Long Time Coming: Highlights from Taipei Dangdai 2023
By Christopher Whitfield
From May 12 to 14, crowds descended to witness Taipei Dangdai’s long-awaited return to form. In its first full-scale outing since the inaugural edition—and after two years of presentations adapted for the pandemic—directors Robin Peckham and Magnus Renfrew hosted 90 galleries in the fair’s original home of Taipei’s Nangang Exhibition Center. Renfrew assured that the weekend would be a testament to the central position of Taiwanese collectors in the landscape of the regional art market. Alongside the main fair, specially curated sections “Edge” and “Engage” respectively highlighted emerging and historical artists, in an attempt to court multi-generational buyers known for their shifting tastes and intellectual investment in their collections.
The evergreen favorite of Taiwanese buyers—colorful and accessible figuration—performed well. As a line wound around the venue for the chance at a “jazz-hands” selfie with Takashi Murakami at the booth of Kaikai Kiki Gallery (Tokyo), Soka Art (Taipei / Tainan / Beijing)’s nearby booth sold out almost their entire catalogue of Japanese artist Yuya Hashizume’s paintings of wide-eyed cartoon characters during the VIP preview. Eager crowds also massed at first-time exhibitor Stems Gallery (Brussels / Paris)’s booth in the “Edge” category, who found buyers for each of American artist Paul Rouphail’s sharp and subtly subversive still lifes featuring a range of objects. Beer and butt plugs are always crowd-pleasers.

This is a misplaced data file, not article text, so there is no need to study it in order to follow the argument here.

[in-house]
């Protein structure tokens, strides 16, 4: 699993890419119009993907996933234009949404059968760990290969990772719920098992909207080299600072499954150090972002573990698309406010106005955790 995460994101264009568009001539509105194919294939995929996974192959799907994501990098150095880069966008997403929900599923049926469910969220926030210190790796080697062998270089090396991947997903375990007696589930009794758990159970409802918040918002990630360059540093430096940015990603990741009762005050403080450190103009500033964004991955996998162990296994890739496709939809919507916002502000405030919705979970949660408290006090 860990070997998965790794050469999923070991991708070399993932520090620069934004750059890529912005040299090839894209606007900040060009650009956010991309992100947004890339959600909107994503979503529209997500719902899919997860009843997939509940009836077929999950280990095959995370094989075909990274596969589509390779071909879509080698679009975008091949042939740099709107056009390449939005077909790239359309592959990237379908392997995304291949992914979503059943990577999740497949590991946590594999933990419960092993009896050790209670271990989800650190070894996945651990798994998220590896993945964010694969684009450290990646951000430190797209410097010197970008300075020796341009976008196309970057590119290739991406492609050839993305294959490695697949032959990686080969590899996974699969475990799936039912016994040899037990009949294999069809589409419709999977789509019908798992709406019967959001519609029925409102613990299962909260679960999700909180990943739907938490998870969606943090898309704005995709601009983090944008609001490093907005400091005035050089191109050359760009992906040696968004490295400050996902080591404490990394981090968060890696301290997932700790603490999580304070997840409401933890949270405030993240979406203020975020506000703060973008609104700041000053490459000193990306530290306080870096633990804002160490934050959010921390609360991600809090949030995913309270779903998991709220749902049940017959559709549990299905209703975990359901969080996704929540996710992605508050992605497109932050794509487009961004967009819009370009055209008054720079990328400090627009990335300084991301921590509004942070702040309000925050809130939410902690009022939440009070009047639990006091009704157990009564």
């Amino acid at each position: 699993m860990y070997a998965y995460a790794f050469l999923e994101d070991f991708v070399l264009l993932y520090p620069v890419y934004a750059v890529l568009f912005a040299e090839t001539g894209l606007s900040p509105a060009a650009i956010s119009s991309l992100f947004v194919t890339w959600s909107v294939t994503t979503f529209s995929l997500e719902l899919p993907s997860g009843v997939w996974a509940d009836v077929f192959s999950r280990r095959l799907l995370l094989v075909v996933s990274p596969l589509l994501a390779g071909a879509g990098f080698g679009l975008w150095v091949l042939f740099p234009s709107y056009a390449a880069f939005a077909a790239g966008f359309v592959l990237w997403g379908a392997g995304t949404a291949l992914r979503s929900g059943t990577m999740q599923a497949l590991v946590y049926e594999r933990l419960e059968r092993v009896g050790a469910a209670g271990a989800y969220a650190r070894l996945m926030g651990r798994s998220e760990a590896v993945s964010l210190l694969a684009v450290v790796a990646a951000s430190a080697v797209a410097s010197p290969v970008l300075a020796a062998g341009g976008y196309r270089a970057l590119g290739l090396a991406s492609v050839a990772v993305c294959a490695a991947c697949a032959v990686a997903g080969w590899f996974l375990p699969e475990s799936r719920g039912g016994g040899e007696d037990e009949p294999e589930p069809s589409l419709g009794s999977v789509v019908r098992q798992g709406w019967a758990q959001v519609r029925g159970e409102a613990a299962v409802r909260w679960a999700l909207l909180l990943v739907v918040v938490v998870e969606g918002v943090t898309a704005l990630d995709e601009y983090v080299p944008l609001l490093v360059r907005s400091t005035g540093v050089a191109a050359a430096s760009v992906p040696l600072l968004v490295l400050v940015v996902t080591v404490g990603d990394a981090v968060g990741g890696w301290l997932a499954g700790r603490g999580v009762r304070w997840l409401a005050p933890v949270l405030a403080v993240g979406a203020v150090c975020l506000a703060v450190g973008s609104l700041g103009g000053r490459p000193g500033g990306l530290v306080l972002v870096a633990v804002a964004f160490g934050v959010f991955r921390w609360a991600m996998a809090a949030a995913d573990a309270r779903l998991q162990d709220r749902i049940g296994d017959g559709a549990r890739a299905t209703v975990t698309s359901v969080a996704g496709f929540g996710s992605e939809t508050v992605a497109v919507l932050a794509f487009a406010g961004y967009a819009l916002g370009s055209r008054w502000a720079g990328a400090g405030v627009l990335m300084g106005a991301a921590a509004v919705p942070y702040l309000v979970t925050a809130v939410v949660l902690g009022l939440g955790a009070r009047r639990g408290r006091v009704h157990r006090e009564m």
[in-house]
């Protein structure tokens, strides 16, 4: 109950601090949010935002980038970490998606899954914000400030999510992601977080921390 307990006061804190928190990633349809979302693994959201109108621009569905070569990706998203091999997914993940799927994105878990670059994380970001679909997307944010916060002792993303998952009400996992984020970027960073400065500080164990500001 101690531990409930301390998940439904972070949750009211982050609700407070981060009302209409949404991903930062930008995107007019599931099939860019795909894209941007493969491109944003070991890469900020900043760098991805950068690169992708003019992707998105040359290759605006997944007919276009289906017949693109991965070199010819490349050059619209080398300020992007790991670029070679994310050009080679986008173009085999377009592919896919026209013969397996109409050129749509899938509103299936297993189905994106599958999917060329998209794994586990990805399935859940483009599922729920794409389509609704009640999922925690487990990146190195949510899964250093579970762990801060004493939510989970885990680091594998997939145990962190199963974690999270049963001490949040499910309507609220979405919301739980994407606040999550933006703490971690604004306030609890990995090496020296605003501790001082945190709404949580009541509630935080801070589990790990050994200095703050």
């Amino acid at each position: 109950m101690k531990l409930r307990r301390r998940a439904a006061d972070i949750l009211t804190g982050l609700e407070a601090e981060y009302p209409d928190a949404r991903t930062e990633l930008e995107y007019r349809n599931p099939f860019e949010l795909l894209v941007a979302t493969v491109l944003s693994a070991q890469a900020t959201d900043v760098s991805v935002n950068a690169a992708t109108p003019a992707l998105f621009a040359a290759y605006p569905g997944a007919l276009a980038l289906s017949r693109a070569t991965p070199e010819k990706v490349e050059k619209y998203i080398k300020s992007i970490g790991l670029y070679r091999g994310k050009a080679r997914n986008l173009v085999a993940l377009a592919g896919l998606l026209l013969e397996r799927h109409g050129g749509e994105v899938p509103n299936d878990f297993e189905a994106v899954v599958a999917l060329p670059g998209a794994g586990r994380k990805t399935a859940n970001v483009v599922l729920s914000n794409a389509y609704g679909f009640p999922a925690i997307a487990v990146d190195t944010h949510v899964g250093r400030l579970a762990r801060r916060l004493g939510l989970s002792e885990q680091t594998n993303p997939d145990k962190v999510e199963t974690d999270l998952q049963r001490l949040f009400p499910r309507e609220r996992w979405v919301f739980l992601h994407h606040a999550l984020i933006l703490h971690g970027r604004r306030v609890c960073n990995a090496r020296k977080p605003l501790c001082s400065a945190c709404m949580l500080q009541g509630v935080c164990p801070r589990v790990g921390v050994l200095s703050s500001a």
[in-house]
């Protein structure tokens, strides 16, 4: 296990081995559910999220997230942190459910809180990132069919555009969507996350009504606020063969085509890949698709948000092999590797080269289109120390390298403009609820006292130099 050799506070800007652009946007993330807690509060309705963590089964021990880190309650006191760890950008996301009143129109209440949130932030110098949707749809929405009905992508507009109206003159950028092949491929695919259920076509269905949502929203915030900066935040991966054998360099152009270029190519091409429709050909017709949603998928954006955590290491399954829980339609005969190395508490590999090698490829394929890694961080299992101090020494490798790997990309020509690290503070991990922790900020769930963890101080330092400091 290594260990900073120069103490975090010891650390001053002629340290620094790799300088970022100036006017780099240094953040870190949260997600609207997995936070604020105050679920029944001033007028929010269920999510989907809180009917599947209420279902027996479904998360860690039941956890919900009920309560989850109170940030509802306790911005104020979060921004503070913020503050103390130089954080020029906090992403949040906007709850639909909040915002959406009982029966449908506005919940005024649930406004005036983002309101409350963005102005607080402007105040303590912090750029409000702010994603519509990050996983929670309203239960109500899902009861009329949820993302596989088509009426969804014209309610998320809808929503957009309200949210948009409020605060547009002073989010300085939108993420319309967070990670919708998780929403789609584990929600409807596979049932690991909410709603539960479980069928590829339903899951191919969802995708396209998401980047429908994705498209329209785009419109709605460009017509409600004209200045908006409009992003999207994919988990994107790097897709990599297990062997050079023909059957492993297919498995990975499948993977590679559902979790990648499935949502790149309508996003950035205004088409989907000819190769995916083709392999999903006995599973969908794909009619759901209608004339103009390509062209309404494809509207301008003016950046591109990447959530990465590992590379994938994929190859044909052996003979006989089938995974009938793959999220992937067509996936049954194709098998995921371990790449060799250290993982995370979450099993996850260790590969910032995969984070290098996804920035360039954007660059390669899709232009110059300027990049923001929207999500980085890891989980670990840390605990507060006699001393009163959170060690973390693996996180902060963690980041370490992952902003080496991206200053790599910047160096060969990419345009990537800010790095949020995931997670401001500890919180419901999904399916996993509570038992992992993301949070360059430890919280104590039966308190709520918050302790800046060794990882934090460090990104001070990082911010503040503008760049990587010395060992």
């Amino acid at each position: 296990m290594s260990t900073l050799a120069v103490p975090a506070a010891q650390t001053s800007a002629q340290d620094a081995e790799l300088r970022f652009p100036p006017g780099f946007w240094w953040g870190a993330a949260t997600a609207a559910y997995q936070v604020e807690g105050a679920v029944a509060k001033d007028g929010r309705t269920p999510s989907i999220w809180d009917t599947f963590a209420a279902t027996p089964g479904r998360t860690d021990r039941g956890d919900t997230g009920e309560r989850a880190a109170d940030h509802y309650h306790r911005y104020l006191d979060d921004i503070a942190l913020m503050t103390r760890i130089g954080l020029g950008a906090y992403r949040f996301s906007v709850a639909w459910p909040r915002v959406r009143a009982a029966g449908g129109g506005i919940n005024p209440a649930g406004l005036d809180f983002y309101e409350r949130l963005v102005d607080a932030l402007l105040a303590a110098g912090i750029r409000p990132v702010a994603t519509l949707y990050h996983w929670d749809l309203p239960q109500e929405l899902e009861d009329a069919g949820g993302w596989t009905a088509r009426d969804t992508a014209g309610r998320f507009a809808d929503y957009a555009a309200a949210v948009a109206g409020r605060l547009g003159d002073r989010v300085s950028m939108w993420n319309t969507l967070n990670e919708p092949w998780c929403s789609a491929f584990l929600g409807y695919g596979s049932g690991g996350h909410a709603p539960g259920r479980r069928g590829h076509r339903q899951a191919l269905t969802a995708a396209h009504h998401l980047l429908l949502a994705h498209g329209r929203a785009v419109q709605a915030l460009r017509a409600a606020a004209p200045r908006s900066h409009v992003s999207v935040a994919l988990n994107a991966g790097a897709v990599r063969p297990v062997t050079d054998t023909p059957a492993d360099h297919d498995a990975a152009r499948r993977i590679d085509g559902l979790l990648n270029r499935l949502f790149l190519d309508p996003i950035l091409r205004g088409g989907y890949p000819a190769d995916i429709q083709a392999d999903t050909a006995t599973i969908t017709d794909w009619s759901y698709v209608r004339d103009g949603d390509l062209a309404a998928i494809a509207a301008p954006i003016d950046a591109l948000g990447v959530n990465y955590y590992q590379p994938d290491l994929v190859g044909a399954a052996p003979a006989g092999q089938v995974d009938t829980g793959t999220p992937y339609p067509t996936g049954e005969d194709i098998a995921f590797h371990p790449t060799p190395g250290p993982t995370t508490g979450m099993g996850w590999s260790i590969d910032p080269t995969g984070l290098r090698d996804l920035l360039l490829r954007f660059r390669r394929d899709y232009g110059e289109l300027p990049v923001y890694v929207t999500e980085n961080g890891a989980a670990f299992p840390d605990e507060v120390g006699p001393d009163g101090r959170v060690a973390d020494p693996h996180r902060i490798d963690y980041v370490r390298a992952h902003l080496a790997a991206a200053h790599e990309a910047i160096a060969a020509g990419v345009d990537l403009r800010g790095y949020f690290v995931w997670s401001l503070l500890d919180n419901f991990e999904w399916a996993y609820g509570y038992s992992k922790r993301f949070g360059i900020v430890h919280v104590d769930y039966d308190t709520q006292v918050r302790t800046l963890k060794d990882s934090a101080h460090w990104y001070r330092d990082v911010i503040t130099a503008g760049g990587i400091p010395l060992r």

However, despite high interest and vibrant discourse, as the Mother's Day crowds streamed in on the final day, a number of galleries reported disappointment about how this enthusiasm had failed to translate into immediate sales. While some gallerists were spotted pacing between the booths, scrutinizing red stickers, others saw an opportunity. One gallerist who preferred to remain anonymous spoke of the unique chance that the fair presented to lay the groundwork for ongoing collaborations and exchanges with like-minded galleries.
Highlights of the fair included showings by many homegrown galleries who took the opportunity to exhibit curated selections that felt a cut above simple displays of inventory. Each Modern (Taipei) shared an inviting bricolage that placed the sun-drenched portraits of Hilo Chen alongside emerging Taiwanese artists such as Wu MeiChi and her equally seductive, irreverently bedazzled orchid prints, priced at between USD 1,600 and 3,100 each.
Elsewhere in the historically focused “Engage” section, rin art association (Takasaki) used the platform for a moving re-historicization of forgotten Japanese artist Shigeyuki Cho, showcasing the evolution of his pocket-like fabric sculptures, the most impressive of which sold for upward of USD 2,000. Despite being included alongside some spectacular contemporary takes on historical forms, the gallery’s presentation felt like it truly understood the assignment. And it was an assignment emblematic of Dangdai’s unique ethos; a fair which, regardless of cautious buyers, succeeded at invigorating a diverse and thought-provoking exchange in the Taiwanese capital.
Here are some photos taken from the fair floor: